The History of The Louvre Museum
The Louvre Museum (Musée du Louvre) is celebrating its 225th anniversary this year. A world landmark, 6 million people visit it each year and it's home to the most famous painting in the world, La Joconde (The Mona Lisa).
Join us as we explore the Louvre's history from its fortified foundations to its time as a Royal Palace (before the revolution) and more!
Key Points in History: The Louvre Museum
The Louvre underwent major changes under the reign of numerous kings, major leaders and societal changes. Here are some of the most significant.
King Philip II of France (1190)
The year is 1190 and Richard I of England and Philip II of France join the Third Crusade.
In Paris, the King orders a fortress built on the land the Louvre sits on to prevent invasion. Four moats and defensive towers make up the fortress.
King Louis XIII and XIV (1624-72)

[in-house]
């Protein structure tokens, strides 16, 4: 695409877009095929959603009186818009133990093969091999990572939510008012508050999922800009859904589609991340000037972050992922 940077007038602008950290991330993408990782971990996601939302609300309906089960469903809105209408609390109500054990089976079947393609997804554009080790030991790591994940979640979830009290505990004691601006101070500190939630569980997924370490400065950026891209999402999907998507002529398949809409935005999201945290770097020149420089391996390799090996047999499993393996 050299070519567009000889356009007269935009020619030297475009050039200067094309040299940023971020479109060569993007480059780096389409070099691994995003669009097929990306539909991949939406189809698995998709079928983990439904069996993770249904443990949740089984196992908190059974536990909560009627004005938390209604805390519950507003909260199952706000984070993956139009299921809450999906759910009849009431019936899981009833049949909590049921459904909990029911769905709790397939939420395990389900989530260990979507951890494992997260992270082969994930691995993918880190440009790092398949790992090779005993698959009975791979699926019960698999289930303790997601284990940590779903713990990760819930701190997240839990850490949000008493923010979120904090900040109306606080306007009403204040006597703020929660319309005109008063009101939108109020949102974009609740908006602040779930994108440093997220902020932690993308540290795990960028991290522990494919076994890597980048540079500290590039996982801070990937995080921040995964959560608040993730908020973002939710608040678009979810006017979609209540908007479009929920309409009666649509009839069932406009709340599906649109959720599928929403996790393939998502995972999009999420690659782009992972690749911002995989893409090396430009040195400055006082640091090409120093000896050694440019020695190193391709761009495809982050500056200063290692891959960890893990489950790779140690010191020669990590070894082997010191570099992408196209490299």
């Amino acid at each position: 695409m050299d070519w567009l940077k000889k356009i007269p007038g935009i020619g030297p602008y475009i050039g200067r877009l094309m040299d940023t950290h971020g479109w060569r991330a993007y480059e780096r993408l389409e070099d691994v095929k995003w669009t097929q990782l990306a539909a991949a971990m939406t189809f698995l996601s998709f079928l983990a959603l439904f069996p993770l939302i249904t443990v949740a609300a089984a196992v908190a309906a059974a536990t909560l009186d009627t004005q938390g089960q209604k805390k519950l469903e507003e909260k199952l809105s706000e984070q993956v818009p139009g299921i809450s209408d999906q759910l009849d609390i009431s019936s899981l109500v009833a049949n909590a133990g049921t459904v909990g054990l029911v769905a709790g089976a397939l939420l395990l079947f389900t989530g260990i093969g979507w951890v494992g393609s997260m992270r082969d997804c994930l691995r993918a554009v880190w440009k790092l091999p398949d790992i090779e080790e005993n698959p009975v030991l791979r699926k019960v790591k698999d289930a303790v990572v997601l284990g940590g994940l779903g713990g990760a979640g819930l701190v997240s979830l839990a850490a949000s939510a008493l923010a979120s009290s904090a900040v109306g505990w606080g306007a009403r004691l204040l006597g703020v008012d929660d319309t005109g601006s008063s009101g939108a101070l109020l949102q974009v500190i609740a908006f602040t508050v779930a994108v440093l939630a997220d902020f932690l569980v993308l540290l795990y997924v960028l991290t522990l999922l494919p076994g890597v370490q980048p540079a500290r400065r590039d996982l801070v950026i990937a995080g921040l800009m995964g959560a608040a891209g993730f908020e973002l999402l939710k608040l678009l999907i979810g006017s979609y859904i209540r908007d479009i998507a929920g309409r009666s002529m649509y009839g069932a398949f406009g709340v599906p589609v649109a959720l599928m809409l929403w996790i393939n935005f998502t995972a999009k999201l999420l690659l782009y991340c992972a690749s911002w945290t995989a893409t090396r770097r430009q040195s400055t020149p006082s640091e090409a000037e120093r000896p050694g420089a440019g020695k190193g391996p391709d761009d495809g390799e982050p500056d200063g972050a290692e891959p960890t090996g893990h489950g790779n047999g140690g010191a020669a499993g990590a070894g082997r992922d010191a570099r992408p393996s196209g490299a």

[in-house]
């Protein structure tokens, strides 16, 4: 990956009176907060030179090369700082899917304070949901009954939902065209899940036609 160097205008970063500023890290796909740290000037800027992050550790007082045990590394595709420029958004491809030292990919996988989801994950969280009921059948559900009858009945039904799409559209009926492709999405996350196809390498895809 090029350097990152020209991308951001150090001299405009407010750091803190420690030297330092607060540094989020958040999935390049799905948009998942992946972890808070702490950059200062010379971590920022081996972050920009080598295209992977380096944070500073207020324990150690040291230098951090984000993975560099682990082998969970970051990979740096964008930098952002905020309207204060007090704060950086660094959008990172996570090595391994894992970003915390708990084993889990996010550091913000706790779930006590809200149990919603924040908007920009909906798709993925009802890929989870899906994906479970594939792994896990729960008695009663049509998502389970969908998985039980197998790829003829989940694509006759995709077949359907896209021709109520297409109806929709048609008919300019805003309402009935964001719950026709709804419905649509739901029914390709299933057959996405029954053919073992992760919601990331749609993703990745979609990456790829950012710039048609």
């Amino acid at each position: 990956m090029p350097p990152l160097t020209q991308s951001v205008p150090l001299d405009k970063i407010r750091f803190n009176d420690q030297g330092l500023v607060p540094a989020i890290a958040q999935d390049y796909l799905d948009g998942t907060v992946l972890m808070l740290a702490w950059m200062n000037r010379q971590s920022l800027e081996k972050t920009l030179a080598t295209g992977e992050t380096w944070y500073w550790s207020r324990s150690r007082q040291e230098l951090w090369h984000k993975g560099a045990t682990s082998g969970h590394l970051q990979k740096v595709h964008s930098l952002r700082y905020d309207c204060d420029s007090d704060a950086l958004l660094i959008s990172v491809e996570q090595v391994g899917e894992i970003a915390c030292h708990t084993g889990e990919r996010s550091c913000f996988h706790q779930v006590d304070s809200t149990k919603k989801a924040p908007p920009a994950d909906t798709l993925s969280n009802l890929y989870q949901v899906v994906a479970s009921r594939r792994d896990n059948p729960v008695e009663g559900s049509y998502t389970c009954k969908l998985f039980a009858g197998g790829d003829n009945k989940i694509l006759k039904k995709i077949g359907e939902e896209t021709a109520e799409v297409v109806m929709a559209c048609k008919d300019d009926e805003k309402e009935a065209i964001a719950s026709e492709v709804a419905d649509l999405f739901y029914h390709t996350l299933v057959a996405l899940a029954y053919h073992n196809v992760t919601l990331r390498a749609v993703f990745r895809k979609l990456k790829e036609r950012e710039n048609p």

King Louis XIII and Louis XIV order extensive renovations which result in the Louvre we know today.
French Revolution (1791-1793)
The French Revolution marked a major change for the renovated space. It became a place for monuments of science and art.
Christened as the Muséum Central des Arts de la République, the seized possessions of Royal families and aristocrats made up the collections.
Napoleon I (1798-1815)
Emperor Napoleon I increased the number of collections at the Louvre through items acquired during his conquests. The museum, renamed as the Musée Napoleon in 1803, displayed a bust of Napoleon at the entrance.
Trivia - to celebrate the conquests of the Emperor, architectures placed a miniature 'Arc de Triomphe' in the Tuileries Garden in 1806.
The Musée Napoleon I benefitted from modernised curating and trading techniques to contain over 11,000 paintings from a variety of civilisations.
Trivia - The Musée Napoleon I changes to the Musée Napoleon III to commemorate the leader of the Second Empire.
End of 20th Century (1989)
1989: Chinese architect I.M. Pei creates the Louvre's glass pyramid and becomes the new main entrance.
On its first day, The Louvre showed the Royal Family's treasures and became a symbol for a new era for Paris and France. It opened on the anniversary of Louis XVI's ousting.
The Louvre sits on 900 years of history filled with change that go beyond imagination. Originally a fortress, it's a beacon for art and culture, symbolised by the famous pyramid entrance.
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